Elisabeth Leenknegt – Head designer & glass-blower at Elisa Lee
When did the click come for you to start your own business?
Creating jewellery for my label ELISA LEE actually came about in a very organic way. I trained as an archaeologist, so that actually has little to do with this creative profession. I have always been really interested in the production process of glass blowing (I come from a family of glass artists), certainly in an historical context (glass blowing thrived under the Romans). And my final year thesis was about glass finds on a provincial Roman site. I went far in my studies: alongside the theoretical research, I also began to explore the techniques of those Romans in an experimental way. Initially I made replicas of glass finds from Belgian sites. But I soon began to experiment further with modern shapes and colours. A trip to sea gave had given me so much inspiration that I shut myself away in my improvised studio for two weeks. And then, all of a sudden, I had a mini collection. When my parents (both artists) saw what I'd made, they offered to exhibit my work on a table during one of my father’s exhibitions. That first exhibition was such a success that I sold all the jewellery at it, and had three upcoming exhibitions at art galleries in my pocket. In the meantime, I was also working full-time as a conservator in a Ghent museum, so all my free time and money went into creating jewellery. At some point, full-time became part-time at the museum, because I was getting more and more invitations to take part in exhibitions and design and fashion fairs. When a press agency elected me Fresh Fish of the year, articles followed, and my jewellery was often loaned for stylings and fashion magazines. That was when I began to think about making a quantum leap, even though my parents didn’t immediately encourage that (I had a really great, secure job in a museum, all the archaeologists I knew were unemployed and I was going to give up my job in the museum to become an artist: naturally, they didn’t think that was a solid plan!). But I couldn’t stifle the passion any longer. I found incredible shop premises 100 metres from my studio in Ghent and I decided to go for it: selling during the day and making new jewellery and orders in the evenings. Relying on good luck, with a bank balance way in the red, but with an incredible appetite.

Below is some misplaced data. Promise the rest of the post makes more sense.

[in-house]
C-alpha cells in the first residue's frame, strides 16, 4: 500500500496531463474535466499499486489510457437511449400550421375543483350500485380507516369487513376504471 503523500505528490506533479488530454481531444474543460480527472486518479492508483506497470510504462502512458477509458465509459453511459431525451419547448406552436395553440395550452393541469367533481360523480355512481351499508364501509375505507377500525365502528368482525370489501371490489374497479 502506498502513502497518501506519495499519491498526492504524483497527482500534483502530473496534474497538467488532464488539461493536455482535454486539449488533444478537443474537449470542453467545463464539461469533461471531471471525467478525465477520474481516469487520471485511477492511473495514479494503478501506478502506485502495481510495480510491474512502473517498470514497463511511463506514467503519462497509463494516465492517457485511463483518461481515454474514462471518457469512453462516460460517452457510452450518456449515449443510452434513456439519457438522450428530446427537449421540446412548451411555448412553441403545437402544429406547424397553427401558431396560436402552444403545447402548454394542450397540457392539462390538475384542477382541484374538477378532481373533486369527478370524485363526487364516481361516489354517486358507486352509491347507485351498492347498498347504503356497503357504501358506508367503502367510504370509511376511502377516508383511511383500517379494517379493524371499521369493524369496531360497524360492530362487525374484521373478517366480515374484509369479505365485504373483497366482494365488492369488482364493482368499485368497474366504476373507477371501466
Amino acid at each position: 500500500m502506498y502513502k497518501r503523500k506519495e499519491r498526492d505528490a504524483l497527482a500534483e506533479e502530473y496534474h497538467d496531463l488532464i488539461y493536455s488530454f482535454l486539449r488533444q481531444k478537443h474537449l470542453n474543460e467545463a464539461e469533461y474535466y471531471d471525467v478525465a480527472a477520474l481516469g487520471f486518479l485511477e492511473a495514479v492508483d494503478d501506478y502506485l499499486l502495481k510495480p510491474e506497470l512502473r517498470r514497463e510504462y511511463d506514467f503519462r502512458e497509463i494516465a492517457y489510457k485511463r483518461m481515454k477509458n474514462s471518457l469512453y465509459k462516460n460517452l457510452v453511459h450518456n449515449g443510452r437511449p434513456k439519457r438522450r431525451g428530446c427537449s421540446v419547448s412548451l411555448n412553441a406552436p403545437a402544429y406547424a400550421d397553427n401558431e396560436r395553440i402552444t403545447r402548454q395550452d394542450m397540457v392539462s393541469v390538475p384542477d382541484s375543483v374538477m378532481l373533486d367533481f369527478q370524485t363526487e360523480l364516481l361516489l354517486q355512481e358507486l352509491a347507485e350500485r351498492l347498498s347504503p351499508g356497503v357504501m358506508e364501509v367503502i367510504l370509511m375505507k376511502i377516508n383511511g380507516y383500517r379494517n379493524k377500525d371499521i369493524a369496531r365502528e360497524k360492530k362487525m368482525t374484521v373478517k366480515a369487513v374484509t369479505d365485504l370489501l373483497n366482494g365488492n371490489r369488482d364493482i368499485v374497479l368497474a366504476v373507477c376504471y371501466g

What is the most important lesson you have learned?
That it is really important to surround yourself with the right people, who are smarter or stronger in areas where you are less capable.
What was the biggest challenge you faced?
A few years ago I shifted my whole business plan. Originally, I was making jewellery for about 30 boutiques in Belgium and abroad, as well as jewellery for my own shop in Ghent. Everything was running to a very tight schedule, with agents imposing deadlines and determining when I should bring out my collections. There came a point where I’d had enough. A lot of fashion boutiques were also struggling financially because of the rise of online shopping, mobility schemes that had been introduced, and other external factors. I decided to change tack completely and to just concentrate on the private, high end customers. I opened a second shop in Ronse, where the jewellery was also now being made, and got into a bridal collective/shop in Antwerp. That was the best decision ever! The workload reduced for me and team, which now numbered 10, and we reclaimed the freedom to bring out collections when I felt it was needed.
Which woman do you look up to and why?
Iris Van Herpen, because I think she is one of the strongest and most innovative designers of all time. She is incredibly idiosyncratic, and effortlessly blends old techniques with innovative procedures, which is also my favourite way of working. She experiments away and so the result is both wonderful and timeless.
What advice would you give to your younger self and why?
Ignore good advice and do your own thing! If you come up with an innovative plan, then you don’t care how others have already done it. Follow your own path and make all the mistakes there are to make, don’t dwell on them, and press on!